ICD-9 Diagnosis Code 969.6


Diagnosis Code 969.6

ICD-9: 969.6
Short Description: Poisoning-hallucinogens
Long Description: Poisoning by psychodysleptics (hallucinogens)
This is the 2014 version of the ICD-9-CM diagnosis code 969.6

Code Classification
  • Injury and poisoning (800–999)
    • Poisoning by drugs, medicinals and biological substances (960-979)
      • 969 Poisoning by psychotropic agents

Information for Medical Professionals

Convert to ICD-10 Additional informationCallout TooltipGeneral Equivalence Map
The ICD-10 and ICD-9 GEMs are used to facilitate linking between the diagnosis codes in ICD-9-CM and the new ICD-10-CM code set. The GEMs are the raw material from which providers, health information vendors and payers can derive specific applied mappings to meet their needs.

  • Accidental cannabis overdose
  • Accidental cannabis poisoning
  • Accidental mescaline overdose
  • Accidental nabilone overdose
  • Accidental overdose by lysergic acid
  • Accidental poisoning by cannabis derivatives
  • Accidental poisoning by hallucinogens
  • Accidental poisoning by lysergic acid
  • Accidental poisoning by mescaline
  • Accidental poisoning by psilocin
  • Accidental poisoning by psilocybin
  • Accidental psilocybin overdose
  • Cannabis overdose
  • Cannabis overdose of undetermined intent
  • Cannabis poisoning of undetermined intent
  • Hallucinogen intoxication
  • Intentional cannabis overdose
  • Intentional cannabis poisoning
  • Intentional mescaline overdose
  • Intentional mescaline poisoning
  • Intentional overdose by lysergic acid
  • Intentional poisoning by lysergic acid
  • Intentional psilocybin overdose
  • Intentional psilocybin poisoning
  • Mescaline overdose
  • Mescaline overdose of undetermined intent
  • Mescaline poisoning of undetermined intent
  • Overdose of hallucinogenic drug
  • Overdose of lysergic acid
  • Overdose of lysergic acid of undetermined intent
  • Poisoning by cannabis derivative
  • Poisoning by lysergic acid of undetermined intent
  • Poisoning by lysergide
  • Poisoning by mescaline
  • Poisoning by psilocin
  • Poisoning by psilocybin
  • Poisoning by psychodysleptic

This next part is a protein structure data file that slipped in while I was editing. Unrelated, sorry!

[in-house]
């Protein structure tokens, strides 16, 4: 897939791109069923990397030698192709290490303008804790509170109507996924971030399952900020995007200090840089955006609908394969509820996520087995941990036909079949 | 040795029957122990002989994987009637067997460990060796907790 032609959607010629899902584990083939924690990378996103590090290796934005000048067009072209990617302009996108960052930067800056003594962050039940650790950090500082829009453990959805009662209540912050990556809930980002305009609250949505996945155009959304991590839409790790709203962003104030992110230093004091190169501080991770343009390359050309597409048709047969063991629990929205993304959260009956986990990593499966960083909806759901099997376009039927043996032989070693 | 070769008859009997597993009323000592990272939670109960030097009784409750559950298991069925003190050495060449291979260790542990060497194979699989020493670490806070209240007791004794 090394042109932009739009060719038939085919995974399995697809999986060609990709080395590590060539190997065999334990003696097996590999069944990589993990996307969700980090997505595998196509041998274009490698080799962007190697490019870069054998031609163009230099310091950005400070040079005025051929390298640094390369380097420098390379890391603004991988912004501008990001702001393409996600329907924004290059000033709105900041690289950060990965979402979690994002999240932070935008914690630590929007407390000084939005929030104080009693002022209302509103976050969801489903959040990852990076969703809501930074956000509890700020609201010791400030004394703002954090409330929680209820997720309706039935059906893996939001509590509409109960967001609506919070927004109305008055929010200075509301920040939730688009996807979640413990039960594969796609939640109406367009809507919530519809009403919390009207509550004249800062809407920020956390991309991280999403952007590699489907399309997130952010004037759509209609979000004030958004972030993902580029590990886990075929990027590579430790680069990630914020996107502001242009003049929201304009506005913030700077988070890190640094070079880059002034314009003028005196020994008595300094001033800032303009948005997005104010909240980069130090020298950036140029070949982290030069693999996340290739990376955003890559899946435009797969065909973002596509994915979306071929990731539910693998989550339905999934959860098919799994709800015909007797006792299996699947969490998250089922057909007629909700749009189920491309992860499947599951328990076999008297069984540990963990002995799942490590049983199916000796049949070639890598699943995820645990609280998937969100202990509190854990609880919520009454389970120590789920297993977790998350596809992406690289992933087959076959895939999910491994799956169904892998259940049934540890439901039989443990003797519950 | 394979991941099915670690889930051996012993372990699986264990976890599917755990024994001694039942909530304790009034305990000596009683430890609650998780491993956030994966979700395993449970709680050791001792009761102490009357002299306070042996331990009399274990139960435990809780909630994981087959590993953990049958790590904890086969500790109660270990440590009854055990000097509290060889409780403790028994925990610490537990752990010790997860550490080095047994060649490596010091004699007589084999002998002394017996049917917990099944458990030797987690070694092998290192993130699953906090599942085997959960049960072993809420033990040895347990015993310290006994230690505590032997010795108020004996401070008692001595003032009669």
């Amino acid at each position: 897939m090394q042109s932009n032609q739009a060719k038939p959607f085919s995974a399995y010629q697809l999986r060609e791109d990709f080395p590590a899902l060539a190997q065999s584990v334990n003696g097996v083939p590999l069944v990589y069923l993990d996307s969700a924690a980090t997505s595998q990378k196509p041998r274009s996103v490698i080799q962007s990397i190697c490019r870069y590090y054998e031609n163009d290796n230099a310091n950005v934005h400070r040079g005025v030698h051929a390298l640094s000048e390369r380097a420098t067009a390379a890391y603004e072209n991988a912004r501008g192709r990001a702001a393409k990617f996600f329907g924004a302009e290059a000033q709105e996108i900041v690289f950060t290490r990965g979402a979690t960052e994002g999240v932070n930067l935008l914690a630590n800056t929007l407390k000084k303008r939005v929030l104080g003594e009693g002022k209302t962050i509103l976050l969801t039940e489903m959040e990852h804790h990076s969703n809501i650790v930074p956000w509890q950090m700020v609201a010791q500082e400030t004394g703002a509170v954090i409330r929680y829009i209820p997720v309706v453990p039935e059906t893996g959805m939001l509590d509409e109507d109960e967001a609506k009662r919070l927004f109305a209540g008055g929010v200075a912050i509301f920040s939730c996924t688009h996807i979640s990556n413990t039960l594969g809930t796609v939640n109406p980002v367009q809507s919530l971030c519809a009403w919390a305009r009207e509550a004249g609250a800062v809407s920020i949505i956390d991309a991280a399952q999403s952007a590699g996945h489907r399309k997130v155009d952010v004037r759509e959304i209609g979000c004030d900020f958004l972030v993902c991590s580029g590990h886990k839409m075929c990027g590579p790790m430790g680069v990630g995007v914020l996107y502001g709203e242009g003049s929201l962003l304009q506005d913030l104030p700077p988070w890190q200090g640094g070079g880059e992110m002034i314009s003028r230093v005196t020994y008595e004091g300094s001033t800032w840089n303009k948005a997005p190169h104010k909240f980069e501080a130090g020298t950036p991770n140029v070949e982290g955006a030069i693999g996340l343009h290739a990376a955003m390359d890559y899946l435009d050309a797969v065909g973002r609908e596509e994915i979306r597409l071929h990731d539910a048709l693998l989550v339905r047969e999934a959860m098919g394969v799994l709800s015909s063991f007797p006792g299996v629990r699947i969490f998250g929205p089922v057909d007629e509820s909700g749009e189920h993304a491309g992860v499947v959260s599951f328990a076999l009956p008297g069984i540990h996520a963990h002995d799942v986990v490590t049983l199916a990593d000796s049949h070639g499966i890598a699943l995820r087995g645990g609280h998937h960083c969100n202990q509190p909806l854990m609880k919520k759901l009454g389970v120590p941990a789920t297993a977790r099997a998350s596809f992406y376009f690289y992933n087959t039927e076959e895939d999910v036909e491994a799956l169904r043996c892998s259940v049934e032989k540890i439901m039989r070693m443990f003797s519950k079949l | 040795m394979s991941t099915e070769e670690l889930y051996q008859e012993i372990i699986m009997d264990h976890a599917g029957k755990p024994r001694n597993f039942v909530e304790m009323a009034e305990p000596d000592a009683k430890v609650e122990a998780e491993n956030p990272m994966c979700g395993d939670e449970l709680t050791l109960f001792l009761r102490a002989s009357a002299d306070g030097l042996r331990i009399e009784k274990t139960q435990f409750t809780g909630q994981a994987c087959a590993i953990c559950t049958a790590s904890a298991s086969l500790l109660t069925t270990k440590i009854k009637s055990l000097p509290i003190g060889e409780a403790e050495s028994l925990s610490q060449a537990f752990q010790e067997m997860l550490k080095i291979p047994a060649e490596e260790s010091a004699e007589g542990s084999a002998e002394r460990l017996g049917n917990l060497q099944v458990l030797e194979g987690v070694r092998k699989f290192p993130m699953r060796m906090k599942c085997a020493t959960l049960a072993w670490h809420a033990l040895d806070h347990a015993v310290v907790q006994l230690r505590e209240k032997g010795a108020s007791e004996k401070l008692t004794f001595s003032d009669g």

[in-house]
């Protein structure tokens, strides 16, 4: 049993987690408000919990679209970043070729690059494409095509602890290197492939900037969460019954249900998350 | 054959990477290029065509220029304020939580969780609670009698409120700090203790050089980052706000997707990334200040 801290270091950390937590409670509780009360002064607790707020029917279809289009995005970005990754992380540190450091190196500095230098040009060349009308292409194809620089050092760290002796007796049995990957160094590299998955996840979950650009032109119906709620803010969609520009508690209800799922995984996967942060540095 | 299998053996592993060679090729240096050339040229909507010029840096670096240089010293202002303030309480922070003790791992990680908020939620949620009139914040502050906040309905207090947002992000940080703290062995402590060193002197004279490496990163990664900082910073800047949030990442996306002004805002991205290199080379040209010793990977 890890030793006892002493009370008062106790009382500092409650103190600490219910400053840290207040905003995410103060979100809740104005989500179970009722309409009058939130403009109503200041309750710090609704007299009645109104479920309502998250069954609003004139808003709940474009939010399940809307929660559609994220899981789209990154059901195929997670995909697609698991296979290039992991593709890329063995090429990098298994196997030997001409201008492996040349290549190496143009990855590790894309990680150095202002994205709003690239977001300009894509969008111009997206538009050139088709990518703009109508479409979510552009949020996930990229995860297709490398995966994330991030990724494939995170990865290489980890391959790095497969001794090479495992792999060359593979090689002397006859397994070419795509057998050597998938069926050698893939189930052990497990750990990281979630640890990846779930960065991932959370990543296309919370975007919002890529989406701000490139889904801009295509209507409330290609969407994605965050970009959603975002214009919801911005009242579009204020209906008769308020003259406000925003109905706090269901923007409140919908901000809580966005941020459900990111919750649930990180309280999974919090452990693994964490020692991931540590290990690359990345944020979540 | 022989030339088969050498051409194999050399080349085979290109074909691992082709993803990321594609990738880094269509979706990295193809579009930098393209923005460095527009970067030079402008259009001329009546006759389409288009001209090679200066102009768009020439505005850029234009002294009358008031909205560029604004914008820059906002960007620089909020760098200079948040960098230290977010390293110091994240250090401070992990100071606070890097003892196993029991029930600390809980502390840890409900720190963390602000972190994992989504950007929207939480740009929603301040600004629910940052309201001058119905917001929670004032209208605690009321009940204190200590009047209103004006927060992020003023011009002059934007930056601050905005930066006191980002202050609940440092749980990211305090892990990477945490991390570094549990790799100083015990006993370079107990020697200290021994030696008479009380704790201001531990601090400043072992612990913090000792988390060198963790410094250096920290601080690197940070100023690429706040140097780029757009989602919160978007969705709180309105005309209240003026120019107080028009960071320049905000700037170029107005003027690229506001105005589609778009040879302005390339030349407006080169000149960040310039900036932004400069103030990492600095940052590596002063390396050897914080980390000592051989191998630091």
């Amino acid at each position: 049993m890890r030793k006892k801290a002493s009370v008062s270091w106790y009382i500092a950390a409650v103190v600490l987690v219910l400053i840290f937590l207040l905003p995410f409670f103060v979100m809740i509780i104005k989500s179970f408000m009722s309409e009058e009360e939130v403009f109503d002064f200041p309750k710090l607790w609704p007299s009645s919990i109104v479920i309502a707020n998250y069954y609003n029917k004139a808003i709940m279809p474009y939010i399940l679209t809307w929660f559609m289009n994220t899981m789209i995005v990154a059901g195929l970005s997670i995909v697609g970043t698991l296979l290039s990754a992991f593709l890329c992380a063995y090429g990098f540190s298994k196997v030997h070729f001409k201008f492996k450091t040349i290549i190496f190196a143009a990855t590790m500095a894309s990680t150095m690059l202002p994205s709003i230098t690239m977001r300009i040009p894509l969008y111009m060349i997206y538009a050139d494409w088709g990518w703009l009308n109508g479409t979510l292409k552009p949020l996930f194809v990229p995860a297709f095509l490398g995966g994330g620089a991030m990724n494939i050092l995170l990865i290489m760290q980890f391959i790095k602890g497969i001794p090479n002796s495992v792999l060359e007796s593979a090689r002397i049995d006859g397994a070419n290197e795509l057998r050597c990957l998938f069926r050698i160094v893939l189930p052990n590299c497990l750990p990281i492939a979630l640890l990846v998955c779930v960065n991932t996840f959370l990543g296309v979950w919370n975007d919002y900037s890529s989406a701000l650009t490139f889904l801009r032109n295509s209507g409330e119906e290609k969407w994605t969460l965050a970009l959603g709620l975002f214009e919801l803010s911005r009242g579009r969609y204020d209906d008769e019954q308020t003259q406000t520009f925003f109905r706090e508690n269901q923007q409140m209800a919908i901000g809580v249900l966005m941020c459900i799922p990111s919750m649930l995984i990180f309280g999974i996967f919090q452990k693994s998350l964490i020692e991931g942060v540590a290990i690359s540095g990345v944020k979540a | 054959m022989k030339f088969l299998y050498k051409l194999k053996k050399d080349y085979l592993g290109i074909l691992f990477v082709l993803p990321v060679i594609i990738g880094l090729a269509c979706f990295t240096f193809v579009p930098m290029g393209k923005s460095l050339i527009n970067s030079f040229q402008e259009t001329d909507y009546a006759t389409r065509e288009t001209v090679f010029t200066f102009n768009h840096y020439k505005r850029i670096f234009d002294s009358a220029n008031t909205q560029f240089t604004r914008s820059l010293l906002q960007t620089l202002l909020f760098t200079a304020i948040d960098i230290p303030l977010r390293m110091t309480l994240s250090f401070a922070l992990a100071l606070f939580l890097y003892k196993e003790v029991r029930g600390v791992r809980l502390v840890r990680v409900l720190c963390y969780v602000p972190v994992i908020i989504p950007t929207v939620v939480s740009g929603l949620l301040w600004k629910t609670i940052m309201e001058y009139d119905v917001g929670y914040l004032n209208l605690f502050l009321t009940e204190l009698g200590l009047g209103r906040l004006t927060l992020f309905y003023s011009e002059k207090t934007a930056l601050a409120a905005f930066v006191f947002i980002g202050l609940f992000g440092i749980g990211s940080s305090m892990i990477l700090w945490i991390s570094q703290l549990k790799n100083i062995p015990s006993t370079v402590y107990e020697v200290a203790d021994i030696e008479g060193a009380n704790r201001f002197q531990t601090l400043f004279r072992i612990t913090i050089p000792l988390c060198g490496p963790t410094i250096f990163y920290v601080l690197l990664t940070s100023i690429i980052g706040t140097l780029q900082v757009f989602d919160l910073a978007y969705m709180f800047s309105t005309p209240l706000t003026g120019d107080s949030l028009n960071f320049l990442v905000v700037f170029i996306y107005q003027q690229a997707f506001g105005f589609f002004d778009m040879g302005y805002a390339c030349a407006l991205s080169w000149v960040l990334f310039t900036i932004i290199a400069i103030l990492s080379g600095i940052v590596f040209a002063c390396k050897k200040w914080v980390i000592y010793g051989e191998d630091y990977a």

• Psilocybin overdose
  • Psilocybin overdose of undetermined intent
  • Psilocybin poisoning of undetermined intent
  • Slaframine toxicosis

Information for Patients

Drug Reactions

Also called: Side effects

Most of the time, medicines make our lives better. They reduce aches and pains, fight infections, and control problems such as high blood pressure or diabetes. But medicines can also cause unwanted reactions.

One problem is interactions, which may occur between

  • Two drugs, such as aspirin and blood thinners
  • Drugs and food, such as statins and grapefruit
  • Drugs and supplements, such as gingko and blood thinners
  • Drugs and diseases, such as aspirin and peptic ulcers

Interactions can change the actions of one or both drugs. The drugs might not work, or you could get side effects.

Side effects are unwanted effects caused by the drugs. Most are mild, such as a stomach aches or drowsiness, and go away after you stop taking the drug. Others can be more serious.

Drug allergies are another type of reaction. They can be mild or life-threatening. Skin reactions, such as hives and rashes, are the most common type. Anaphylaxis, a serious allergic reaction, is more rare.

When you start a new prescription or over-the-counter medication, make sure you understand how to take it correctly. Know which other medications and foods you need to avoid. Ask your health care provider or pharmacist if you have questions.

  • Angioedema
  • Drug allergies
  • Drug-induced diarrhea
  • Drug-induced tremor
  • Taking multiple medicines safely

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